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An ode to those who Matched

A fourth-year Stanford medical student reflects on this year's Match Day.

Match Day is arguably the most important ceremony in medical school, perhaps even more meaningful than the white coat or the graduation ceremony. This year, during the ides of March, thousands of MD candidates throughout the country tore open an envelope to discover the medical specialty and the locations they'll be training in for the next three to seven years of their lives. In a sense, it's like putting on the Sorting Hat at Hogwarts to find out which house you'll wind up in; your future affiliation and your peers are announced all at once. To say it affects the course of your life would be a profound understatement.

Most of my peers in the entering class of 2015 took off an additional year to conduct research or pursue other scholarly endeavors. However, 25 students from our class of nearly ninety matched into a residency program this year. I couldn't help but feel an intense swelling of pride by the fact that my classmates were finally moving on to the next stage of their careers, especially since I've witnessed the sacrifices and growth that they have undergone to reach this point.

We have all grown so much in the last four years since we stumbled awkwardly into orientation week, some of us still rooted in our competitive pre-med mentalities (confession: myself included). We tried to get a sense of where we were in our intimately small class by getting to know each other, figuring out which specialties others were interested in, and others' goals in medicine. And in no small part due to the collaborative nature of Stanford, our class grew closer.

(During our medical school orientation, there was one odd debacle in which a non-student friended entering Stanford medical students on social media. He Photoshopped his face onto pictures from our Facebook group to fool to his Facebook friends into thinking he was attending Stanford. As we got to know each other in our class in-person early in the year, we found out what was happening, and we booted him out of our group.)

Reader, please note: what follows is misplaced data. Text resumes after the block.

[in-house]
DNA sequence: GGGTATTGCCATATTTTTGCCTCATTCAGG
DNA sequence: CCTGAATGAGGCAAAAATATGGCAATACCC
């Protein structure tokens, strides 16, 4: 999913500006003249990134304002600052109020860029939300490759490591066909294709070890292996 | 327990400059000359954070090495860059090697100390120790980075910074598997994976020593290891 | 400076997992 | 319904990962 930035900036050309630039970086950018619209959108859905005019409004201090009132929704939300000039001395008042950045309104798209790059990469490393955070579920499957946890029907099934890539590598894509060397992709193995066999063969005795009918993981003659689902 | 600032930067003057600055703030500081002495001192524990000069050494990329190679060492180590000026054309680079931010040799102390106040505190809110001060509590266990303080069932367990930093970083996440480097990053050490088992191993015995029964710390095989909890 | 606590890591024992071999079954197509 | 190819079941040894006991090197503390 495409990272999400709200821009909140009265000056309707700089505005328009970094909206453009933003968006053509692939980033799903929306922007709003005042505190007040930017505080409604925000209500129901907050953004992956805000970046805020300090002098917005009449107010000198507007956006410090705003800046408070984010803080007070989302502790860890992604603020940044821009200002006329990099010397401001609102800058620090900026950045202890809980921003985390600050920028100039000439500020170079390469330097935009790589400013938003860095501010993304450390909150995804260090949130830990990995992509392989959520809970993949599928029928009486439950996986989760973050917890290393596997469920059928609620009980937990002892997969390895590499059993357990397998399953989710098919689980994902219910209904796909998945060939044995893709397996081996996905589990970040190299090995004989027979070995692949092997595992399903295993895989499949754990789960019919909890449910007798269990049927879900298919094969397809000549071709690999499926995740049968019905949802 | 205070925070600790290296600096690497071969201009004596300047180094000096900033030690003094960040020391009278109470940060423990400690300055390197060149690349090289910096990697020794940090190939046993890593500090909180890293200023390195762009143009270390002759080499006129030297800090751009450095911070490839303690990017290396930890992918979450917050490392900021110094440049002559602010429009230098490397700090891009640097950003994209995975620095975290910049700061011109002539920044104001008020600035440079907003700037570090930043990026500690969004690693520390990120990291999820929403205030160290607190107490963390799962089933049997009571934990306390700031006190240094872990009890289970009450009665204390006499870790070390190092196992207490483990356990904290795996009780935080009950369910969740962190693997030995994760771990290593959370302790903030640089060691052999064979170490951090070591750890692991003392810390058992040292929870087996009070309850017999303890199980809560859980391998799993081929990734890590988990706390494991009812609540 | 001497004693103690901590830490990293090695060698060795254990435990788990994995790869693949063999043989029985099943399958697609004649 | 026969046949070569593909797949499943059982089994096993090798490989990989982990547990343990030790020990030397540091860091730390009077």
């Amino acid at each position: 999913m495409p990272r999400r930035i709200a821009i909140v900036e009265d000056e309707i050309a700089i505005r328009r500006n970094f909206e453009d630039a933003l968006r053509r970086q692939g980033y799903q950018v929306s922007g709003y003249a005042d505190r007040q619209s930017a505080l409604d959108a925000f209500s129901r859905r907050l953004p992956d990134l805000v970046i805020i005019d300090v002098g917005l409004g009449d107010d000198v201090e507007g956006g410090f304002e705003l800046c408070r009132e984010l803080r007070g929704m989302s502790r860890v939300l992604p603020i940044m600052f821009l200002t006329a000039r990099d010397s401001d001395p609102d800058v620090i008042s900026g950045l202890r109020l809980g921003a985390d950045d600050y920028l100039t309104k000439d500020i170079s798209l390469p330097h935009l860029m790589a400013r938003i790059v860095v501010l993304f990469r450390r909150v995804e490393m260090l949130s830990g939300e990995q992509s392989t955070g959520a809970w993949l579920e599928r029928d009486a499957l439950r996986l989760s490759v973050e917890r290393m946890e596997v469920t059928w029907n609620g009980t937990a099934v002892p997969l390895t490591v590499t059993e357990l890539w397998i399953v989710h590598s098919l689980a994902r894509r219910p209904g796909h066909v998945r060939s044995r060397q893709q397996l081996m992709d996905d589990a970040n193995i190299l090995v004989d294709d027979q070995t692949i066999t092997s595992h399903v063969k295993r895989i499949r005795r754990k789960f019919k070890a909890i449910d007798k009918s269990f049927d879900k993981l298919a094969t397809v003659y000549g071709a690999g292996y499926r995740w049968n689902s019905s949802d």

My pre-clinical years were marked by long study sessions trying to understand the complexities of the human body and stumbling in front of actors posing as patients as we tried to learn how to sound like a doctor without actually feeling like one. But I also fondly remember the late-night bubble tea study sessions; the trampoline gym birthday party; and the long conversation about our families, our lives before medical school, and our dreams. The support of my classmates made the challenges of medical school much more bearable.

Then at the beginning of the third year, we were scattered across the four Stanford-affiliated hospitals and various clinic sites across the Bay Area. During this time, I would see my classmates on rare occasions -- dining at local restaurants, shopping at the nearby Whole Foods or Trader Joe's, and walking through hospital hallways. But regardless of where we were, we understood the challenges that others were facing as we went through the third year of medical training together. There were even some months where I rotated with my classmates, and I got to see them take care of patients, present in front of their team, and even run trauma codes. I had the privilege of watching them grow as I also grew.

And my awe wasn't reserved solely for my Stanford peers. It was exciting to see high school and college friends go through the match in medical schools across the country, some in fields and programs that they had dreamt about for years, perhaps even over a decade. How many people who dream of being a doctor as a kid end up realizing their goal? I've seen my friends overcome setbacks, doubts, and disappointments throughout the years, and on March 15th, they had their day of triumph.

Their challenges won't end with the match of course, and in a couple of months, my former and current classmates will become doctors and take care of their own patients. It's incredible to see how we are progressing as students, as professionals, and as human beings, and seeing them, I am excited for the future of medicine.

Stanford Medicine Unplugged is a forum for students to chronicle their experiences in medical school. The student-penned entries appear on Scope once a week during the academic year; the entire blog series can be found in the Stanford Medicine Unplugged category.

Yoo Jung Kim is a fourth-year Stanford medical student and the co-author of What Every Science Student Should Know, a guide for aspiring college STEM students. She also writes for Doximity and U.S. News and World Report.

Photo from 2017 Match Day by John Green

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